By most accounts, Alejandro Valverde is a humble and consummate professional. By historical record, he served a two-year ban after being linked to the Operación Puerto doping scandal in 2010. By Sunday, he became the second-oldest rider to ever win the world champion’s rainbow jersey.
Love him or hate him, Valverde just won the biggest one-day race of the year.
Perhaps no world champion in recent years will come with as much baggage as Valverde. There’s no denying it’s been a long and bumpy road to the top spot of the winner’s podium Sunday for the 38-year-old Spaniard.
“It’s just something incredible,” Valverde said in tears. “There are so many years fighting, fighting, and finally I achieved it.”
Valverde already held a record for the most world championship medals with six, yet none of them were the right color. When it looked like his career might end after a searing crash in the opening time trial at the 2017 Tour de France, Valverde said that his six world’s medals — two silvers and four bronzes — almost tasted like gold. ‘Almost’ was the key word.
After botching it a few times and pulling the rabbit out of the hat to hit the podium on other occasions, the stars aligned for Valverde on Sunday in what was realistically his final shot at winning gold.
When three-time defending champion Peter Sagan awarded him the gold medal on the podium Sunday — who will surely be back in the mix for a would-be record fourth rainbow jersey in Yorkshire in 2019 — Valverde was overcome with emotion. Spain’s “green bullet” was tense on the winner’s podium, almost as if he were in a dream and didn’t want to wake. In previous close calls, something always seemed to go wrong for Valverde. That was on his mind as he led out a four-up sprint after pulling clear over the final climb.
“I knew I couldn’t mess it up in the last kilometer,” Valverde said. “I knew that I could not win and let down the team and everyone else who was supporting me. It’s a tremendous feeling.”
After nearly two decades in the pro ranks, Valverde brings some baggage to the worlds’ podium. His links to the Puerto scandal and apparent unrepentant ways will surely anger many who say cycling is still a dirty game. His racing acumen beguiles others and on Sunday, that duality of a sketchy past and racing brilliance came bursting across the line in an emotional outburst that was 15 years in the making.
“I am without words because I cannot believe it,” Valverde said. “The world title was a dream for me. Many times I was very close and I have six medals and not one of them was a gold. Finally I could manage to pull it off.”
Valverde turned pro in 2002 with the infamous Kelme team, a squad later implicated in the Puerto scandal. It didn’t take long for Valverde to make an impact on the peloton and he won eight races, including two stages at the Vuelta a España, in his sophomore season in 2003. By 2017, Valverde celebrated his 100th career victory with a win at Ruta del Sol.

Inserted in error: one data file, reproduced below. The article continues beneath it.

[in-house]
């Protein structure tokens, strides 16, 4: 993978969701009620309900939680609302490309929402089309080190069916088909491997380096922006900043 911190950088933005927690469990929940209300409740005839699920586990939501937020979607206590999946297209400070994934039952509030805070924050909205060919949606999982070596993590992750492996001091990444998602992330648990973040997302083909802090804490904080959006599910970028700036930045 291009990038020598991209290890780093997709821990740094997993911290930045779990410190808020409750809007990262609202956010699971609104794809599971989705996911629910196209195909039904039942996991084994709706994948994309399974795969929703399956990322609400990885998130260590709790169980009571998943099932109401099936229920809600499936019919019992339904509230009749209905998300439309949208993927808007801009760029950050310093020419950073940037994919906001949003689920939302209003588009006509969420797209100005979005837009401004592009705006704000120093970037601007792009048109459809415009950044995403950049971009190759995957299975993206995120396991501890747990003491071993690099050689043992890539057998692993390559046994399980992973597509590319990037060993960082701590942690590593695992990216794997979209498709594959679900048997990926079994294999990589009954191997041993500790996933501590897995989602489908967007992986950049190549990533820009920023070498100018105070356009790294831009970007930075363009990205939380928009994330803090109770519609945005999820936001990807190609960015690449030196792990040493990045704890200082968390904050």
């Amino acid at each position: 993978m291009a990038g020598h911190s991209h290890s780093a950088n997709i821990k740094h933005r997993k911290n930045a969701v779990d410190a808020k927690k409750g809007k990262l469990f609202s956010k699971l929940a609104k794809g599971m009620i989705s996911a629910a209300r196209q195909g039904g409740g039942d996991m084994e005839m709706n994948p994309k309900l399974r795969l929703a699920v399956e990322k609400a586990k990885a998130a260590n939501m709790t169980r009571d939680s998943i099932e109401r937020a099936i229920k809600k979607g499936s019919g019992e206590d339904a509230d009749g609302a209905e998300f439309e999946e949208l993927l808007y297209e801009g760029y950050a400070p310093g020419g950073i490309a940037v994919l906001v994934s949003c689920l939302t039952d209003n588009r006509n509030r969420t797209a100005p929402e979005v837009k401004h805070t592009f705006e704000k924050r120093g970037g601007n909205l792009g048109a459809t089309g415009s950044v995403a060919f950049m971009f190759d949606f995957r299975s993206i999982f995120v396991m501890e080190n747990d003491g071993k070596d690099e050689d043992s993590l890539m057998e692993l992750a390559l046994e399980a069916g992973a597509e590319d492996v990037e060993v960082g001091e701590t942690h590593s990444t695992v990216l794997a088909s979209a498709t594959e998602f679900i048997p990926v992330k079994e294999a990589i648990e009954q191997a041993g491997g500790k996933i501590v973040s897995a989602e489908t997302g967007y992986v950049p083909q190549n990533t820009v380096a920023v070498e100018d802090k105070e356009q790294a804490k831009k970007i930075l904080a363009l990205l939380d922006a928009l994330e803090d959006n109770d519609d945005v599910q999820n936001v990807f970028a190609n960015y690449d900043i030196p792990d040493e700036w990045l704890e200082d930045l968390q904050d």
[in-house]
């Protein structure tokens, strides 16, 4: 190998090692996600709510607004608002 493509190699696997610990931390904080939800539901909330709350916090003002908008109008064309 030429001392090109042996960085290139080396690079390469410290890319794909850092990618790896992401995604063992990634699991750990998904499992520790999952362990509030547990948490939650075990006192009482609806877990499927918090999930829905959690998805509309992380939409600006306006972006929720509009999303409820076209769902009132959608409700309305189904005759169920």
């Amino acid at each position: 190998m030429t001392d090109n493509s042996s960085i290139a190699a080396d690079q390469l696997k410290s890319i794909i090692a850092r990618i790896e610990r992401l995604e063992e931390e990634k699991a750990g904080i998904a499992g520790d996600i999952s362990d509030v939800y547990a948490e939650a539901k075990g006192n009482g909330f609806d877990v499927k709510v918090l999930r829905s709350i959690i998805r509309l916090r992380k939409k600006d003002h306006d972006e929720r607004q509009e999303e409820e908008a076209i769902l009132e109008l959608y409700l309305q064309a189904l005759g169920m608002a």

His rocky relationship with the worlds kicked off in 2003, when he won silver behind teammate Igor Astarloa in Canada. He was second again on home roads behind Tom Boonen in 2005 in Madrid. That was the closest Valverde would come to gold until Sunday.
Four more bronzes would follow — in 2006 in Austria and three-straight from 2012-2014. He was roundly criticized about how he raced in 2013 when a questionable tactical decision opened up the door for Rui Costa to reel in Valverde’s attacking compatriot Joaquim Rodríguez. Valverde saved the hosts’ honor in 2014 with bronze in Ponferrada, but again he was criticized for not racing more aggressively.
Valverde’s consistency finally paid off Sunday. In 11 previous world championships, he’s finished them all, medaled in six and finished in the top-10 on two other occasions. He only twice finished out of the top-10 in all world championship starts.
He missed last year’s worlds following his career-threatening injury in Dusseldorf but came barreling back into form this year.
On Sunday, Valverde had all the pressure of pre-race favorite. Unlike on other occasions when he was young, Valverde did not let the pressure get to him. He raced confidently and controlled the final climb perfectly. Despite leading out the long sprint, no one had the legs to seriously challenge coming around Valverde at the line.
Valverde erupted into an explosion of screams of joy and tears of exultation after 15 years of chasing the rainbow jersey.
“In the end, I managed to get into the group and measure my sprint. It’s something just incredible,” he said. “It was a long sprint and they put all the responsibility on me. When we got to 300m, I said, this is my distance. I went full-gas and finally I could achieve this victory.”
Valverde’s victory will seem unsatisfactory to some but deserving to others. In many ways, that sentiment reflects much of Valverde’s rollercoaster career of tremendous highs and demoralizing lows.